FAA: Aging Aircraft Policy Under Review

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The FAA Wednesday announced it will review its approach to aging aircraft and metal fatigue, after a five-foot gash tore open in the top of a 15-year-old Southwest Airline 737-300, Friday. The agency issued a rule last November that was meant to prevent "widespread fatigue damage." That rule gave manufacturers five years to set inspection plans and allowed airlines six years on top of that to implement those plans. Now, the agency says fatigue inspections must have more aggressive schedules. Monday, the agency mandated inspections for early model 737s. Tuesday it issued an emergency Airworthiness Directive (PDF). The review could result in new guidelines. The Southwest jet had flown 39,781 cycles, which is more than 20,000 cycles short of predicted limits. And there are many older jets flying in North America.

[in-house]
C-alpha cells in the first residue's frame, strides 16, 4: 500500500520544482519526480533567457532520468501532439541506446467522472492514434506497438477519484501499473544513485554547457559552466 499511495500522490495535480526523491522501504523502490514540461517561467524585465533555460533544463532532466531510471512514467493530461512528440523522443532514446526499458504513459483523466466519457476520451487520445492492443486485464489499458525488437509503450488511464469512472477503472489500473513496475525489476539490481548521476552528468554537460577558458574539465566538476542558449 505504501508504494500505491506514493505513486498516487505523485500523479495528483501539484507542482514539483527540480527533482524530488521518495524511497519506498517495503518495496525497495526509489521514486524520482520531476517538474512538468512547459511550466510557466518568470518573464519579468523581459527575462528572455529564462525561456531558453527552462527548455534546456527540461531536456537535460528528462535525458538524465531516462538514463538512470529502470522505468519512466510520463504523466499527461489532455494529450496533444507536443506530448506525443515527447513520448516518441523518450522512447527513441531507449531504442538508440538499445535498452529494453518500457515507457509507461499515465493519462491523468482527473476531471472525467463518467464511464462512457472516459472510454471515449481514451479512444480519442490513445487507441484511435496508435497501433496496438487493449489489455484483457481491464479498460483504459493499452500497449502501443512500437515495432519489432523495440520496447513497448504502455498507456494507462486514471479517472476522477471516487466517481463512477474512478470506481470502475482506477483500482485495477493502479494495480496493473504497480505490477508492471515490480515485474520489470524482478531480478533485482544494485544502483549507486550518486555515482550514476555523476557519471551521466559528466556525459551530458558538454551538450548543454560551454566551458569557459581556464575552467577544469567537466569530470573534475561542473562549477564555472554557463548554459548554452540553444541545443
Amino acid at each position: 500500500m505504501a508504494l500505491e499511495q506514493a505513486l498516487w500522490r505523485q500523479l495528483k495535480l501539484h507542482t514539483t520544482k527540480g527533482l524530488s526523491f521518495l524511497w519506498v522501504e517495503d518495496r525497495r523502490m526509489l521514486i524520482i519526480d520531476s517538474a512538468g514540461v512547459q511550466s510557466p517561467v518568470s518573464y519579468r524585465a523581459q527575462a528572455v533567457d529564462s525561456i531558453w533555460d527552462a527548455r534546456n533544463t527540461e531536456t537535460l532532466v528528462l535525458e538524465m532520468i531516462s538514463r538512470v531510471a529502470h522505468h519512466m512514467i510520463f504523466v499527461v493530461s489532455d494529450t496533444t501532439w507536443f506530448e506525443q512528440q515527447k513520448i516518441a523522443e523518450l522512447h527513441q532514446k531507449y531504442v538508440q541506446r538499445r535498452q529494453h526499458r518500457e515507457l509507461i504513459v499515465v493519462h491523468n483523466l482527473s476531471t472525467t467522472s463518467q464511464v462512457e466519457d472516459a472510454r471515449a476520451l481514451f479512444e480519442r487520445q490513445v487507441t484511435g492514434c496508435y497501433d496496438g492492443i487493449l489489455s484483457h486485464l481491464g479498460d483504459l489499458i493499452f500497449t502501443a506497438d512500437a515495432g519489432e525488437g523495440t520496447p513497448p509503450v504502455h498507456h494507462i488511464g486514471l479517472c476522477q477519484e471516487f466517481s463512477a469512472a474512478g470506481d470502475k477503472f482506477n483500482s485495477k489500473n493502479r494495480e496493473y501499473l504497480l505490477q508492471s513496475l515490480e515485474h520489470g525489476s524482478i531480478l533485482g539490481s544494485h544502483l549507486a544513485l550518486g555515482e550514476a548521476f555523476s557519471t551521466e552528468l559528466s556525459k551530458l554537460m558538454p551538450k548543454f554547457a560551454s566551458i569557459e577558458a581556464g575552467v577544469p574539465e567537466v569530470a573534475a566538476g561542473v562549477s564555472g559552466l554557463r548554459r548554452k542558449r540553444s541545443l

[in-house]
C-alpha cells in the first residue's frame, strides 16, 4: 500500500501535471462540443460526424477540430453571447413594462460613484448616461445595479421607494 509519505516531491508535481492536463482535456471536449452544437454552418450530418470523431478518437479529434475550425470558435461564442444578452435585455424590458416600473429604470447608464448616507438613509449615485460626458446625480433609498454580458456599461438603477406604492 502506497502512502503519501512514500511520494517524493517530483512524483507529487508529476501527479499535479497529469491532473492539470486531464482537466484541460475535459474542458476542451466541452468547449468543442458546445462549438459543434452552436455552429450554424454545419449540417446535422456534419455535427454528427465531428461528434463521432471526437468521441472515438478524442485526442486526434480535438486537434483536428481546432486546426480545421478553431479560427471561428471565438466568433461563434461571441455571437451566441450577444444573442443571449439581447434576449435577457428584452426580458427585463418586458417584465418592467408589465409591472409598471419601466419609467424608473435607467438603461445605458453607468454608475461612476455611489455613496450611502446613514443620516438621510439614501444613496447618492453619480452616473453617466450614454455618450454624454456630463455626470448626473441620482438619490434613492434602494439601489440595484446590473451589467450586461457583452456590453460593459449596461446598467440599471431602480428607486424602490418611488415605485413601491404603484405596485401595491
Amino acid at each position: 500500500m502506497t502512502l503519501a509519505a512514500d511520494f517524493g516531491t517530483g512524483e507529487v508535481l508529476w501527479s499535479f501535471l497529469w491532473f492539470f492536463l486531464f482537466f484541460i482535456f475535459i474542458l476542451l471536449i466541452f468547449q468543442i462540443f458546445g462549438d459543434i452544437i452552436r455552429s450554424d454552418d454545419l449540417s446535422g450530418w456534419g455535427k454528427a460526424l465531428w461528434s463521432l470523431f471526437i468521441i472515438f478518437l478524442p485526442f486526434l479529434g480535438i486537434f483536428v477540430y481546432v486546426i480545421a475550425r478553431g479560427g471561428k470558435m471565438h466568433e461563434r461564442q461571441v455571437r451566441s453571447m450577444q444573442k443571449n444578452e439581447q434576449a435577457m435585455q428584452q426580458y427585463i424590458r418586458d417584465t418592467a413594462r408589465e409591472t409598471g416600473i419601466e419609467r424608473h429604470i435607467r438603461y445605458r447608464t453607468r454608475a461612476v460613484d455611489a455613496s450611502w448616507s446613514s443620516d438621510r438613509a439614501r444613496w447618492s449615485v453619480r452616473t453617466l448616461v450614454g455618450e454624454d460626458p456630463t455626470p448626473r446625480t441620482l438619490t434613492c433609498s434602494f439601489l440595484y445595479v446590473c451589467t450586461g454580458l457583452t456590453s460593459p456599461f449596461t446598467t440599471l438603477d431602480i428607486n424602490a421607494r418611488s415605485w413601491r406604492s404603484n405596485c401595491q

According to the aviation research group, Ascend, North America flies more aircraft that are at least 20 years old than any other region, worldwide, but the number of aircraft with more than 30,000 cycles is limited. Boeing has said that group includes 175 of its 737s and Southwest flies 90 of them. Concern is currently focused on the Boeing 737 Classics built between 1993 and 1999. Those aircraft incorporated a lap joint like the one that ruptured on the Southwest flight, a design that was later phased out. Operators that find cracks during inspections will need to work with Boeing to determine the best fix, which may include cutting out the affected area and replacing sections of fuselage.